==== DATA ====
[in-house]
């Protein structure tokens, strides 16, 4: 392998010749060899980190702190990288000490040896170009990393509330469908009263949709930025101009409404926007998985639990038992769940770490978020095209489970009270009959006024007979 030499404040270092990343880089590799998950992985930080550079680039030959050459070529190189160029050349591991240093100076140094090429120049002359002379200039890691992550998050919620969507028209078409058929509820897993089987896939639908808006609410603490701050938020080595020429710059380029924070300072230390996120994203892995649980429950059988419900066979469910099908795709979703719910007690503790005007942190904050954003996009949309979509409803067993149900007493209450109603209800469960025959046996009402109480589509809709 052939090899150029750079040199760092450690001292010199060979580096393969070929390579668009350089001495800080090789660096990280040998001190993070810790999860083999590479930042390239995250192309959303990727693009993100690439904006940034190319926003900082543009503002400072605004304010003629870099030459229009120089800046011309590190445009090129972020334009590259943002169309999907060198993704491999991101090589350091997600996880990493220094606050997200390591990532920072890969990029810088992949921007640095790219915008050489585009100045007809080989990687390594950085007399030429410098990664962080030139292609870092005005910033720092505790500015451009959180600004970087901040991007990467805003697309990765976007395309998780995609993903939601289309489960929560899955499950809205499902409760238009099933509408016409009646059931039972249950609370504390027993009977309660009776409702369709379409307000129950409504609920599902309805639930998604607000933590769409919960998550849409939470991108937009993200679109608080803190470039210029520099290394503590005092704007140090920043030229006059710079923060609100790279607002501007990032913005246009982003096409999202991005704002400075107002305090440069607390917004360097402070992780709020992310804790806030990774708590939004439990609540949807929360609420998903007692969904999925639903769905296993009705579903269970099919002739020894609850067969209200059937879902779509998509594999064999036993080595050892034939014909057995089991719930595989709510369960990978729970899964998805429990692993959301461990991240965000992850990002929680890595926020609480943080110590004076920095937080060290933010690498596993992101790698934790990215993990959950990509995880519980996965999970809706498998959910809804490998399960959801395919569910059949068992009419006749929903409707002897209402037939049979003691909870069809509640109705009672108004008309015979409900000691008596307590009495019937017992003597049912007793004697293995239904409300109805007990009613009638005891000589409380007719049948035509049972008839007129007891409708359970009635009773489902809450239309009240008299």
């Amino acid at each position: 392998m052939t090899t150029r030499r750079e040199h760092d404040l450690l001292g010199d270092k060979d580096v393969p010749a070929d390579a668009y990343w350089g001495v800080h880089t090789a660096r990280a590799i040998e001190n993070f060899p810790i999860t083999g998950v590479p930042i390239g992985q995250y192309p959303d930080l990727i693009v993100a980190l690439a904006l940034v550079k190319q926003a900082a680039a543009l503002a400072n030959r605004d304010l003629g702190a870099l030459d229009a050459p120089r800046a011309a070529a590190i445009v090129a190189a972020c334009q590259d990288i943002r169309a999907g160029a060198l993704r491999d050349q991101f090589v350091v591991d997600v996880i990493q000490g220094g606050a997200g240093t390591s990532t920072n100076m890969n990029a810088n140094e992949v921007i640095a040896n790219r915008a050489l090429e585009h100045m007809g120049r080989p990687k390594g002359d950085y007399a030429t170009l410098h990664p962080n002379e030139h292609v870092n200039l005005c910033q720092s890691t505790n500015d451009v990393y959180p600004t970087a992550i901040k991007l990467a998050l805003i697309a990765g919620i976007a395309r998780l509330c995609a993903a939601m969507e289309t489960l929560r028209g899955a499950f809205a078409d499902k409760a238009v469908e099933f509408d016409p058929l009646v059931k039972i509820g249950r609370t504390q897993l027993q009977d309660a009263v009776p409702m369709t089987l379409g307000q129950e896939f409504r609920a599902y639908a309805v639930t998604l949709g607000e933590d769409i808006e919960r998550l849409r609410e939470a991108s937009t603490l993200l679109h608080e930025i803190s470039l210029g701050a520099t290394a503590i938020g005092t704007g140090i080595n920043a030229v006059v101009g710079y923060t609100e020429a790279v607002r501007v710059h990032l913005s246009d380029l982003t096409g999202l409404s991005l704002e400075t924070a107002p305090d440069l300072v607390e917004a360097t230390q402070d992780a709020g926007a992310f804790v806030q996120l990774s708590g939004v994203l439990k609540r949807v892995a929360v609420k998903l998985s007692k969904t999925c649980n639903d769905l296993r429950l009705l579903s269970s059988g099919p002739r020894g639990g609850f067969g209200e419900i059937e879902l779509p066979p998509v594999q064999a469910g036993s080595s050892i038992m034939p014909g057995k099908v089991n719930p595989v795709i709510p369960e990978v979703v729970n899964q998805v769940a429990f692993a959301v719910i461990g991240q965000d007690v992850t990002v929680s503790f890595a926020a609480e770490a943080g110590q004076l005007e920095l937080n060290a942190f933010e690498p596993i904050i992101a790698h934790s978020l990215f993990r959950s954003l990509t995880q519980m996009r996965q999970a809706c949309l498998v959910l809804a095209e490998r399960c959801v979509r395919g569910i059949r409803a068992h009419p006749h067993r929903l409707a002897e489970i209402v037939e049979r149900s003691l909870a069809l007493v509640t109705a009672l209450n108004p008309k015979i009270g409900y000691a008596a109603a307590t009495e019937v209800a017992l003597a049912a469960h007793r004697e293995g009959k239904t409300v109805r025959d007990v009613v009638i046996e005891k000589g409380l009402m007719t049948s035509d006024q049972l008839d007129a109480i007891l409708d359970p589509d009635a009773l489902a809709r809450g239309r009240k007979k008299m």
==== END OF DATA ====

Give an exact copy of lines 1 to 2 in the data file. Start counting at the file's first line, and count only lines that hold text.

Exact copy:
[in-house]
């Protein structure tokens, strides 16, 4: 392998010749060899980190702190990288000490040896170009990393509330469908009263949709930025101009409404926007998985639990038992769940770490978020095209489970009270009959006024007979 030499404040270092990343880089590799998950992985930080550079680039030959050459070529190189160029050349591991240093100076140094090429120049002359002379200039890691992550998050919620969507028209078409058929509820897993089987896939639908808006609410603490701050938020080595020429710059380029924070300072230390996120994203892995649980429950059988419900066979469910099908795709979703719910007690503790005007942190904050954003996009949309979509409803067993149900007493209450109603209800469960025959046996009402109480589509809709 052939090899150029750079040199760092450690001292010199060979580096393969070929390579668009350089001495800080090789660096990280040998001190993070810790999860083999590479930042390239995250192309959303990727693009993100690439904006940034190319926003900082543009503002400072605004304010003629870099030459229009120089800046011309590190445009090129972020334009590259943002169309999907060198993704491999991101090589350091997600996880990493220094606050997200390591990532920072890969990029810088992949921007640095790219915008050489585009100045007809080989990687390594950085007399030429410098990664962080030139292609870092005005910033720092505790500015451009959180600004970087901040991007990467805003697309990765976007395309998780995609993903939601289309489960929560899955499950809205499902409760238009099933509408016409009646059931039972249950609370504390027993009977309660009776409702369709379409307000129950409504609920599902309805639930998604607000933590769409919960998550849409939470991108937009993200679109608080803190470039210029520099290394503590005092704007140090920043030229006059710079923060609100790279607002501007990032913005246009982003096409999202991005704002400075107002305090440069607390917004360097402070992780709020992310804790806030990774708590939004439990609540949807929360609420998903007692969904999925639903769905296993009705579903269970099919002739020894609850067969209200059937879902779509998509594999064999036993080595050892034939014909057995089991719930595989709510369960990978729970899964998805429990692993959301461990991240965000992850990002929680890595926020609480943080110590004076920095937080060290933010690498596993992101790698934790990215993990959950990509995880519980996965999970809706498998959910809804490998399960959801395919569910059949068992009419006749929903409707002897209402037939049979003691909870069809509640109705009672108004008309015979409900000691008596307590009495019937017992003597049912007793004697293995239904409300109805007990009613009638005891000589409380007719049948035509049972008839007129007891409708359970009635009773489902809450239309009240008299």